Party on

I keep waiting for the band to strike up “Happy Days are Here Again,” the classic song heard in dozens of 20th century films and political campaigns signaling that the War, or the Depression, or the bad guys or whatever, were over and done with, and the good people of America, or Mayberry or wherever could get on with their otherwise perfect lives.    But in the 21st century, I haven’t heard it so much.  We partied like it was 1999 but soon imploded into a post-September 11 hangover from which we’re still suffering.   It feels more like another classic — “The Party’s Over,” a phrase that ran through my mind repeatedly during the Great Crash of 2008.  It turns out that rumors of Wall Street’s demise were greatly exaggerated and its party continues (even as the Occupy Wall Street movement takes a blow).  But the rest of us have entered a new era, one of fiscal austerity and financial insecurity in a climatically tempestuous world.

Feels like it’s time for a laugh.   But who has the time?  There are tweets to track and protests to protect.   In the 21st century tradition of multi-tasking, may I suggest the online environmental magazine Grist a full service enviro source providing in-depth coverage of a wide range of stories you never knew you needed to know, free of excessive anger but with just the right amount of goofy snarkiness.  (Full disclosure:  they did a favorable interview with my husband, John Amos and his organization SkyTruth in January 2007.)   As I post this, the current issue includes everything from a guide to heritage turkeys for Thanksgiving to the debunking of a Washington Post article criticizing federal investments in renewable energy.    They don’t all inject the same level of levity.  But just when you’re getting ready to rant about the state of climate politics, Tim Dechristopher will introduce some cat videos to cool things down (you don’t have to agree with him about how to solve the world’s problems, but you do have to laugh at the cats on the treadmill, if only for the Rocky soundtrack that accompanies it.)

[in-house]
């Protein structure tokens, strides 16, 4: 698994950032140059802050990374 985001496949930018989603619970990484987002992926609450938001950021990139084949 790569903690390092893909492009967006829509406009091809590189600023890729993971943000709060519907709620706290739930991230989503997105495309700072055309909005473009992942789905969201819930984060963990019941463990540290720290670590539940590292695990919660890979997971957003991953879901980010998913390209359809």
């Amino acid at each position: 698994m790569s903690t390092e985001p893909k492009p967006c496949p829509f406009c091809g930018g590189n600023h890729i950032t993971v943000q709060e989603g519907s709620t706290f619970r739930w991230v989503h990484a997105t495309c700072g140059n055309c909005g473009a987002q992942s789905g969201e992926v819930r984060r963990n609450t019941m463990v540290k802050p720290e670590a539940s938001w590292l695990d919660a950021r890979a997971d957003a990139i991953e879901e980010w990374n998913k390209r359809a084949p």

I went through “humorous news withdrawal” for a few weeks recently when we lost cable access and I could no longer watch The Daily Show  and The Colbert Report every night.  I realized then how much I relied on a regular laugh to cope with it all (bringing to mind Jimmy Buffet’s Changes in Latitudes, Changes in Attitudes  “if we couldn’t laugh we would all go insane.”)  I can’t argue that Grist fills the same need.   But if you’re looking for in-depth environmental news coverage that inserts some comic relief just when needed, check it out at grist.org.

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